For at least 33 years, February 6 is celebrated annually. General Museveni's emphasis on military capability connects Tarehe Sita to another historical event, 53 years ago, that might be a major factor in the militarisation of Uganda's politics. In the second and final part of our series, we revisit some of the events of 1966 that laid the foundation for successive leaders to always turn to the military to answer questions of political nature.
Foreign Affairs minister Sam Odaka and John Kakonge, a specially elected legislator, tried in vain to turn the political tide. In the end, only Kakonge opposed the motion. As the motion sailed through parliament and Amin was sent on leave, Prime Minister Obote returned to Kampala.
Sam Odaka, Foreign Affairs minister and member of parliament from Tororo, began his submission by hitting at some of his cabinet colleagues whom he accused of treachery. He coined what he called "Odaka's creed."
"I believe in government, and in its being quite decent, condoning no corruption, condoning on criminal acts, carrying out its full duties and responsibilities, collectively and justly. I believe that ministers who find the cabinet motto, "One for All and All for One" unacceptable to them, must resign at once from it."
Odaka was directing his "creed" at ministers Balaki Kirya, Emmanuel Lumu, Mathias Ngobi, Grace Ibingira and George Magezi. This forced Dr Lumu to respond: "Many members of this House asked us to resign quickly, from the Uganda cabinet…Why should we? What is wrong with this motion? It has not censured the Premier, it censured not cabinet, it gives none of you a cause to call for the resignations of some of your ministers who resolved to accept it."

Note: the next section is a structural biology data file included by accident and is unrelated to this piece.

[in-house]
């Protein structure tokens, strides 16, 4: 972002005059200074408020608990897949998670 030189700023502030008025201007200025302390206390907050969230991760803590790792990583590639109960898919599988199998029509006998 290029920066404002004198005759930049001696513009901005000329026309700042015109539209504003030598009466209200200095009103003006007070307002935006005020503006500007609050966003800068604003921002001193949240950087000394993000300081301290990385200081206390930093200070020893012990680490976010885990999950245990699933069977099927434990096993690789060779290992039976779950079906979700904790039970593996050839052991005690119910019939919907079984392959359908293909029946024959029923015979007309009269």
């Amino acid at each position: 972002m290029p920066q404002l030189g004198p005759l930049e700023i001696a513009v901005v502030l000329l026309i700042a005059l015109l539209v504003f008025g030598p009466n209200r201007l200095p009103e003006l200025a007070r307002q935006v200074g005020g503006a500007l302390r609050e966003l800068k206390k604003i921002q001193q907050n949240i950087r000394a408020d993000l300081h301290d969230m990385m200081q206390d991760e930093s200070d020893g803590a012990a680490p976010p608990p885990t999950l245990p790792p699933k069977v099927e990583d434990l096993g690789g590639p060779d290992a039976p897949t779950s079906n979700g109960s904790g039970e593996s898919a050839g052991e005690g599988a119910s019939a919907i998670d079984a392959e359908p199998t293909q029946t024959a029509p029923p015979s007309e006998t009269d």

But Odaka had turned his gun and pointed it to the mover of the motion, Daudi Ocheng. "Ocheng has accused so far seven outstanding persons of the crime of corruption. These are minister Lumu and minister Ngobi, Mr Roger Mukasa, chairman of the Coffee Board, and Kalangi Ntende, chairman of Lint Marketing. And, today, the Prime Minister and two of his ministers."
Odaka argued that Ocheng's allegations were not backed by any written complaints nor by any affidavits, noting: "Corruption exposure is now Ocheng's speciality. I do not grudge him the job, but I would like to ensure that he does that good job well by following simple rules and elementary steps of reporting any crimes. The machinery is here, why then does he not use it? Is he afraid …that a libel case would be brought against him?"
Odaka chided Ocheng for using parliamentary immunity to destroy other people's characters. "He prefers parliamentary freedom and immunity to protect him from his trade - trade of assassinating character, and all good names," Odaka said.
Summing up his submission, Odaka said: "Go ahead Mr Ocheng. Ply well this tough trade of yours, your target is now in sight. Charge a few more ministers of corruption and bribery, and most ministers would be corrupt according to you. That would be the very time to change government at once…"